Are we there yet? Yes. That long and winding road brings us to Twisted Metal: Head On for PSP. The first thing that strikes you about Head On is that it is clearly not a sequel to Black. Head On's brightly coloured cel-shaded intro movie sets a distinctly different tone, setting the stage for a return to the quirkier, more comic feel of Twisted Metal 1 & 2. Indeed, Head On feels very much like a true sequel to (or contemporized version of) Twisted Metal 2: World Tour.



Once again, the mysterious Calypso organizes a tournament of vehicular destruction wreaking mayhem across the globe, promising to grant a single wish to the victor. All the usual vehicles and drivers return to fight their way through the arena battles and conquer the game's three boss stages. As well as Story mode, TM:HO provides Challenge and Endurance modes, as well as a swag of multiplayer modes and options.

The graphics, while not quite up to Black standards, do not disappoint, with detailed vehicles and environments and visually satisfying weapon effects. The game engine's draw distance is impressive, always allowing you to see the far side of the game's huge arenas, with only the faintest hints of texture switching and small detail pop-in. Aside from the first two stages (Stadium and LA) which are rather simple and sparse, the level design in the other stages (which include locations such as Paris, Egypt, Tokyo, Greece, Russia and Monaco) is excellent, with large interesting arenas peppered with hidden areas and plenty of destructible scenery. The frame rate is solid and the game cracks along at a frantic pace.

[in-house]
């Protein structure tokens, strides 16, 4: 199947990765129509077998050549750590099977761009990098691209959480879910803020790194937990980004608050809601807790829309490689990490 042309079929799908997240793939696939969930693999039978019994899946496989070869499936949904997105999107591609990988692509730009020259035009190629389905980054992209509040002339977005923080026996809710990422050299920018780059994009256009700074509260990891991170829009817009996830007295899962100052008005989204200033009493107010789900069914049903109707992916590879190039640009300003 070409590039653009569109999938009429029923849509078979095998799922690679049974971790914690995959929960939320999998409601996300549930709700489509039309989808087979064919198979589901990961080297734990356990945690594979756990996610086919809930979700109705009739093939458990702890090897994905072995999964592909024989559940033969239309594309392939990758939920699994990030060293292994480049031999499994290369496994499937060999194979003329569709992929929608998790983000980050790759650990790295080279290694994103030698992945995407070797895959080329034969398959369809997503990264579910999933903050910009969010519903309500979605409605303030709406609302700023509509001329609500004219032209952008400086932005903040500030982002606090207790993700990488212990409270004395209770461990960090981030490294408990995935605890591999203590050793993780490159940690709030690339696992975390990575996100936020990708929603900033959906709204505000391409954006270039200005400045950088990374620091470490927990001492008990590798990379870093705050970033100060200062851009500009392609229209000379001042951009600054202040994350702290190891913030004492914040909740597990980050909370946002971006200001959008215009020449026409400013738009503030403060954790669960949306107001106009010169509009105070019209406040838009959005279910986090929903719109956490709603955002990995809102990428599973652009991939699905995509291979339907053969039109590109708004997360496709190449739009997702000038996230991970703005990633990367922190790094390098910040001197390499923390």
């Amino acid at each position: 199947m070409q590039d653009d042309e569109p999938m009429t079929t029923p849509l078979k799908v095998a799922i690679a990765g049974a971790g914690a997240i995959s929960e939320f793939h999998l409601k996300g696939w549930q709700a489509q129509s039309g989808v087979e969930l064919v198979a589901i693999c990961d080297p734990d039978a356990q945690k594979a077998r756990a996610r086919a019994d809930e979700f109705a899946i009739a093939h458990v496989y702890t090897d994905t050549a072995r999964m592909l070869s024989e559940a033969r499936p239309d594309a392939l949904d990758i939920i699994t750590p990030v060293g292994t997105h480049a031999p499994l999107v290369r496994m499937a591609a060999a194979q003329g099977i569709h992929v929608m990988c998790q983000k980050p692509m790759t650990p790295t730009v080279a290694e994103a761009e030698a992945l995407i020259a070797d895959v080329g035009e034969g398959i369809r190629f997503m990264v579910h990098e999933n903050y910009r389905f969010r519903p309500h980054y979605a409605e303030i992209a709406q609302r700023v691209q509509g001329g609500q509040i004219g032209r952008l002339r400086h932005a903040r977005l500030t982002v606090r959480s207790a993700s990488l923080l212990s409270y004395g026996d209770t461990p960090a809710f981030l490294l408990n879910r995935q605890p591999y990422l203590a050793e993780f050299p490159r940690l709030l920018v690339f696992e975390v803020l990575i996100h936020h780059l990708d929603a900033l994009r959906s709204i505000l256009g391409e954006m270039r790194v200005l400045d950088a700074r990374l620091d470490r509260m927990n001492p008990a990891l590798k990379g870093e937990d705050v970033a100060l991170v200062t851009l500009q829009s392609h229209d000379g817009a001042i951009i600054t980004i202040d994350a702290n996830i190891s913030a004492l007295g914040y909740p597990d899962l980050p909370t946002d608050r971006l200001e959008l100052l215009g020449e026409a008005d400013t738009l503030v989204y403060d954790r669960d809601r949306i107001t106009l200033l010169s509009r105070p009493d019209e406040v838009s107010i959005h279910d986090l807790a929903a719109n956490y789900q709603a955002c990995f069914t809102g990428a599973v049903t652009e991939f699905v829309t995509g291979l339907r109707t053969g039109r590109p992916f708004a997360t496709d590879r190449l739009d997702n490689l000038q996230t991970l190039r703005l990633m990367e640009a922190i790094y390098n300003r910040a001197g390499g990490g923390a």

The game is easy to pick up and play, but like it's predecessors, features quite a bit of depth. Each vehicle has it's own special attack and machine guns, and there are loads of different weapon pick-ups throughout the stages, each of which also has a unique environmental attack. Through the use of directional and button combos, a wide variety of extra moves can be performed, such as rear fire, jumping, turbo, shield activation, cloaking, freezing, dropping mines, etc. The controls are very responsive, almost too responsive. The analog controls are so touchy that chances are you'll be swerving around madly unless you stick to the d-pad for steering. Even if you can get used to analog steering, you'll still find the overly sensitive analog control will lead to you regularly executing power moves accidentally. Exclusive use of the d-pad is recommended. By defeating opponents, players can pick up power-ups to upgrade their vehicles special attacks, guns, armor, turbos and such. The upgrades will carry over from one stage to the next, but are lost whenever your vehicle is destroyed.